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Discussion Starter · #1 ·
Hello!! I recently brought home the most adorable Mini Australian Shepard about a month ago. At about 13 weeks old he was 6 lbs, which I was told by the breeder was "very normal" but then everything online seemed to indicate that was small for the breed.... and then the other day I walked by another mini Aussie of the same age whom the owner told me was already 22 lbs!! So this has led me to more research, etc.

His parents are both between 20 and 25 and about 14-15 inches tall. Right now my puppy is 19 weeks old, and he is 9.1 lbs and 11 inches tall. So he's gained 3 lbs since I got him, but I'm wondering if there's a growth spurt coming based on his parents? Or have we already passed the window for that. He's also a super picky eater, and I've had to move mountains/spend a LOT of time to make sure he actually finishes his meals, so I'm wondering if he was actually underfed at the breeders just because of this and that might have delayed his growth a bit.
 

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There is quite a lot of variation in the size of Miniature Australian Shepherds, especially if there was another breed added into the lines to bring down size.

It sounds like you are hovering over him at meals, trying to convince him to eat more? If so, I'd quit that immediately. Hovering over a dog that is already a bit of a picky eater just puts more pressure on them. Fix his food, put it down, and walk away. If he hasn't eaten everything in fifteen minutes or so, just pick it up and he doesn't get anything until his next mealtime. And also, don't overfeed him. The suggested amounts on the package are just that, suggested. Start with that, and if he seems too thin, add a bit, and if he seems too pudgy, cut back a bit. I find that, unless they are really active, most dogs need less than what the label says.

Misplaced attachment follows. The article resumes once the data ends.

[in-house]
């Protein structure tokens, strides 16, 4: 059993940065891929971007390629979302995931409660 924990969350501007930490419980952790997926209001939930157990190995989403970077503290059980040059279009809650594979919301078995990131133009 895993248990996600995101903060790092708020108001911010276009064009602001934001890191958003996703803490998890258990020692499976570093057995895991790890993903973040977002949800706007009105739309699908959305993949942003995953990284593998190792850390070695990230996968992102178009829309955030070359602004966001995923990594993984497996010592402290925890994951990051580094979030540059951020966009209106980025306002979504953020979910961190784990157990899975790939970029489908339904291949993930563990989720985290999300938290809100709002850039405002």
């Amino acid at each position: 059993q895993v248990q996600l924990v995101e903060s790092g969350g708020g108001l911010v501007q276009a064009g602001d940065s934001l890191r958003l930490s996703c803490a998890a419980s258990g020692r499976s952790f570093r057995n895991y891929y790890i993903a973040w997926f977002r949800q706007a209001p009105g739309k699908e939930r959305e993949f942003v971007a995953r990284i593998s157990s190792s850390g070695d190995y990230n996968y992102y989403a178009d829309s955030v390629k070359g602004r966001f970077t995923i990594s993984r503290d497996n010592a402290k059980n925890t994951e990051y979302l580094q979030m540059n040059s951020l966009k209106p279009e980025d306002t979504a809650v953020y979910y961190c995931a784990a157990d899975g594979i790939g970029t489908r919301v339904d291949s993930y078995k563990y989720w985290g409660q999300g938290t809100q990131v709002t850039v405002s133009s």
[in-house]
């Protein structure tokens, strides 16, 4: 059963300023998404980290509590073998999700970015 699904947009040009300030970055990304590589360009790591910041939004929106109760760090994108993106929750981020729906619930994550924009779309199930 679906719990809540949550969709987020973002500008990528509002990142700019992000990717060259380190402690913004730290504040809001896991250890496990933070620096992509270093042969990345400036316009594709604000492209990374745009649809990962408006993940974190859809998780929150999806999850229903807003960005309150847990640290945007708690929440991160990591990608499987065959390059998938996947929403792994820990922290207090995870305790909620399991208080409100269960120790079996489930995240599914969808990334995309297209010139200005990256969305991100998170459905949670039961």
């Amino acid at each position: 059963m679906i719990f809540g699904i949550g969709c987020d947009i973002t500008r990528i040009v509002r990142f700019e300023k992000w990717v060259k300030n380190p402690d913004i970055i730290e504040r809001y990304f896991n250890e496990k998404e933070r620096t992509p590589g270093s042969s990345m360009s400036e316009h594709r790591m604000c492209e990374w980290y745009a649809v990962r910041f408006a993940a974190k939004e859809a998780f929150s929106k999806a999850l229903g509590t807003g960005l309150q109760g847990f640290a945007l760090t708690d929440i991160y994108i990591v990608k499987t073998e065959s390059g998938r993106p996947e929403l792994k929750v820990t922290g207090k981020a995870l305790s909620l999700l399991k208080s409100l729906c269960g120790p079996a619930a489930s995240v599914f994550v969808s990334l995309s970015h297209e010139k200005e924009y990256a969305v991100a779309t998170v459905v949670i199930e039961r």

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Miniature Aussies are generally mixed breed dogs, the ones who are not are closer to 30 lbs. Recently they have become an accepted breed through the AKC as Miniature American Shepherd. Breeders calling their dogs Mini Aussies are not producing this breed though.
One common mix in the very small 'mini Aussies' you'll see is Aussie and Pomeranian. Due to this varying lineage a litter can have quite a range in size and physical traits, so parents size may not be that telling of your dogs expected adult size.
 

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Discussion Starter · #4 ·
There is quite a lot of variation in the size of Miniature Australian Shepherds, especially if there was another breed added into the lines to bring down size.

It sounds like you are hovering over him at meals, trying to convince him to eat more? If so, I'd quit that immediately. Hovering over a dog that is already a bit of a picky eater just puts more pressure on them. Fix his food, put it down, and walk away. If he hasn't eaten everything in fifteen minutes or so, just pick it up and he doesn't get anything until his next mealtime. And also, don't overfeed him. The suggested amounts on the package are just that, suggested. Start with that, and if he seems too thin, add a bit, and if he seems too pudgy, cut back a bit. I find that, unless they are really active, most dogs need less than what the label says.